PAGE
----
Dead ‘Parrot’ 

River dining done wrong.

ALL TALK: Parrot squawks.
  • ALL TALK: Parrot squawks.

There are more than a few bars around town that manage to impress us with their food – those establishments that put as much thought into their burgers and onion rings as they do into their jello shots. At some bars, however, we get the feeling that the grub is an afterthought, only served to meet the minimum legal requirement that has to be fulfilled to sling drinks.

Sadly, such is apparently the case with the Salty Parrot, the latest floating bar and grill on the North Little Rock side of the Arkansas River. Though this writer generally tries to find a ray of sunshine to talk about when I review a place, for maybe the first time in my career, my silver-lining generator has been left at a genuine loss for words.

First of all is the location. Though the view from the Salty Parrot easily falls into the “Million Dollar” category — boats motoring picturesquely past and the streetcar growling by overhead on the bridge — having a restaurant on the river isn’t all it’s cracked up to be. For one thing, the Salty Parrot has no windows (only screens), so even though the day we dined there was fairly warm, the restaurant was freezing, with a nipple-shattering breeze rolling in off the water. Come summertime, even with the fans overheard stirring the air, it’s bound to be a floating sauna.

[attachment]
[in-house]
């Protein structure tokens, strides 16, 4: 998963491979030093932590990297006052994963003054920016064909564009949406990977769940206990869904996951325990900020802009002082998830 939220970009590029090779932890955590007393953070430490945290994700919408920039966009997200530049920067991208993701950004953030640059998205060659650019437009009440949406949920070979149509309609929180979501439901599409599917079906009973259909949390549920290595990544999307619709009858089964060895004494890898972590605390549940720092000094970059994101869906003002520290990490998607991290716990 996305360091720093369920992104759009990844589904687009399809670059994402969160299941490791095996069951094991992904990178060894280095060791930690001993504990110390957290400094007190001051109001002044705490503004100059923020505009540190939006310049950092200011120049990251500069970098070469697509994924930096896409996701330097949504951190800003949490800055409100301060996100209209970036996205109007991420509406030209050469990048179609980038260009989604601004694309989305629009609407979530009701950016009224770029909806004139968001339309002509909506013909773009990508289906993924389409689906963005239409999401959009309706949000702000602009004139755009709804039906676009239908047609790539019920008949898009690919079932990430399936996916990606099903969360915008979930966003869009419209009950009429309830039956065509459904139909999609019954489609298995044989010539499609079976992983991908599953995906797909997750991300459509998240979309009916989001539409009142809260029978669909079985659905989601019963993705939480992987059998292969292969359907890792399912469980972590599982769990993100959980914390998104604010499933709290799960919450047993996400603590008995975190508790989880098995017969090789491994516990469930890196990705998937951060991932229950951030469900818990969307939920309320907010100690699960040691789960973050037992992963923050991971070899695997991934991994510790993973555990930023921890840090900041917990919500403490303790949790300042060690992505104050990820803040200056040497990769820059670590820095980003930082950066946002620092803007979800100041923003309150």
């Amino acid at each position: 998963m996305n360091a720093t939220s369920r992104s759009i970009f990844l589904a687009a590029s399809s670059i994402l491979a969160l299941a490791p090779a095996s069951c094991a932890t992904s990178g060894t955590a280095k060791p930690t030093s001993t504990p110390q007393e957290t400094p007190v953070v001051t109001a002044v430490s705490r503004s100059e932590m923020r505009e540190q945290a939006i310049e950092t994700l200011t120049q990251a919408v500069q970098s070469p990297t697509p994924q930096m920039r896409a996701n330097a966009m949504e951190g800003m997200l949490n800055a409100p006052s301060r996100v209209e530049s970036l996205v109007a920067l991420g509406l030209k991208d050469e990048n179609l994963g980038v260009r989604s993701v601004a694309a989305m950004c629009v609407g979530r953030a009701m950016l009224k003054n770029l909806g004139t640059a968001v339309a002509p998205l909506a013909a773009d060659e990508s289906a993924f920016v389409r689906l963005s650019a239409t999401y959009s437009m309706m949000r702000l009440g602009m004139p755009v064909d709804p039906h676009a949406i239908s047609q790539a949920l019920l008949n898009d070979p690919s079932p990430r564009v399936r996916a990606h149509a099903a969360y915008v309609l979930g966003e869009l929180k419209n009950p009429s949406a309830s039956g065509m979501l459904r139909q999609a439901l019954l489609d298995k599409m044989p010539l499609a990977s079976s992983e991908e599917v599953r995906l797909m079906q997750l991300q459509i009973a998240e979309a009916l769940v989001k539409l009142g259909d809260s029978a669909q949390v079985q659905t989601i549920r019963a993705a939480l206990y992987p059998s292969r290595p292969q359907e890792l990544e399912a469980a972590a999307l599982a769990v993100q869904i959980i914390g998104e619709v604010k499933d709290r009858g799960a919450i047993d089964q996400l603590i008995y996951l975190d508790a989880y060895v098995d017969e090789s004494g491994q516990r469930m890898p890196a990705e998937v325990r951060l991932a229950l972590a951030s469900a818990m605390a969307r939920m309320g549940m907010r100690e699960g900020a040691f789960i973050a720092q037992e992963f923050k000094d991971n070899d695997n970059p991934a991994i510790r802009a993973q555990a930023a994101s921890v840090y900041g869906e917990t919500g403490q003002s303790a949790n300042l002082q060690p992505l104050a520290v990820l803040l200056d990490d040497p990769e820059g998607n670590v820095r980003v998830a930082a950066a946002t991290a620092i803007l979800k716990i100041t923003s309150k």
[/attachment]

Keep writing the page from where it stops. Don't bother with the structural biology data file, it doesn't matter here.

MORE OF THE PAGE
For another thing, the dampness meant the salt in the table shakers was approaching the consistency of Lot’s Wife, and when we ripped open packets of Pink Stuff to pour in our tea, the contents were like wet sand, removed from the packet only by way of vigorous excavation with a spoon (and about that tea: possibly the worst I’ve ever tasted in my life; curl-your-hair strong, with the distinct twang of powdered tea mix. How much effort does it take to boil a teabag, for God’s sake? We sent our tea back and got soft drinks — and, I’m almost positive, got charged for double drinks when the bill was tallied).

Though I’d heard the onion rings were good ($3.95), Companion # 1 wanted to try the artichoke and spinach dip ($5.95). Do I need to say more than it arrived in that little black plastic tray that the frozen TGI Friday’s dip from Wal-Mart comes in? No? Didn’t think so. Moving on.

From the list of entrees, I decided to go with Salty Parrot’s island theme and try the tropical hamburger ($7.50), a half-pound patty topped with pineapple, lettuce, onion and special “Island Sauce.” Companion #1, meanwhile, tried the “Razorback Submarine” sandwich ($5.95), a hoagie roll with turkey, ham and Swiss and provolone cheeses. Companion #2 tried the chicken Caesar salad ($6.95). Then, we waited. And waited. Companion #2’s salad came out, then the rest of us waited some more. Just when we were about ready to start eating the decor, our food arrived — this on a day when there were literally five people in the entire restaurant.

While my Companions mostly had minor complaints about their meals — Companion #1 even bragged on the deep-fried onion and jalapeno strips that came with her sandwich — the tropical burger needed a one-way ticket to Club Gitmo. The pineapple/burger combo was interesting, but the “Island Sauce” was just funky. Funky enough, anyway, to spoil what might have been a fair-to-middlin’ half-pound of ground round.